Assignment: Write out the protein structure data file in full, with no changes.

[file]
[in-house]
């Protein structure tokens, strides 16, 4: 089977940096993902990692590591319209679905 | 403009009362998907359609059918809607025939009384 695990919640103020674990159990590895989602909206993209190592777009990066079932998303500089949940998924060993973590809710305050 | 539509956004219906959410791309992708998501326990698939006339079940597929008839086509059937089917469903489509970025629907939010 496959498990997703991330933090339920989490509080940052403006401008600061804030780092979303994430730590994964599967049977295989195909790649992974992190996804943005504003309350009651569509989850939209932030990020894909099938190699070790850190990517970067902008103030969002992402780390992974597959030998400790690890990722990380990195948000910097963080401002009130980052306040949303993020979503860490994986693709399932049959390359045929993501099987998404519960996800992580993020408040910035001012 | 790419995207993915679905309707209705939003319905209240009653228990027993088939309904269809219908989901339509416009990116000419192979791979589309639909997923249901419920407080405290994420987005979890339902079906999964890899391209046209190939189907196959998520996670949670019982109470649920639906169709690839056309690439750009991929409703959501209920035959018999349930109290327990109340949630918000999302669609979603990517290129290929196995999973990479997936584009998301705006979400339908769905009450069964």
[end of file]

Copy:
[in-house]
């Protein structure tokens, strides 16, 4: 089977940096993902990692590591319209679905 | 403009009362998907359609059918809607025939009384 695990919640103020674990159990590895989602909206993209190592777009990066079932998303500089949940998924060993973590809710305050 | 539509956004219906959410791309992708998501326990698939006339079940597929008839086509059937089917469903489509970025629907939010 496959498990997703991330933090339920989490509080940052403006401008600061804030780092979303994430730590994964599967049977295989195909790649992974992190996804943005504003309350009651569509989850939209932030990020894909099938190699070790850190990517970067902008103030969002992402780390992974597959030998400790690890990722990380990195948000910097963080401002009130980052306040949303993020979503860490994986693709399932049959390359045929993501099987998404519960996800992580993020408040910035001012 | 790419995207993915679905309707209705939003319905209240009653228990027993088939309904269809219908989901339509416009990116000419192979791979589309639909997923249901419920407080405290994420987005979890339902079906999964890899391209046209190939189907196959998520996670949670019982109470649920639906169709690839056309690439750009991929409703959501209920035959018999349930109290327990109340949630918000999302669609979603990517290129290929196995999973990479997936584009998301705006979400339908769905009450069964």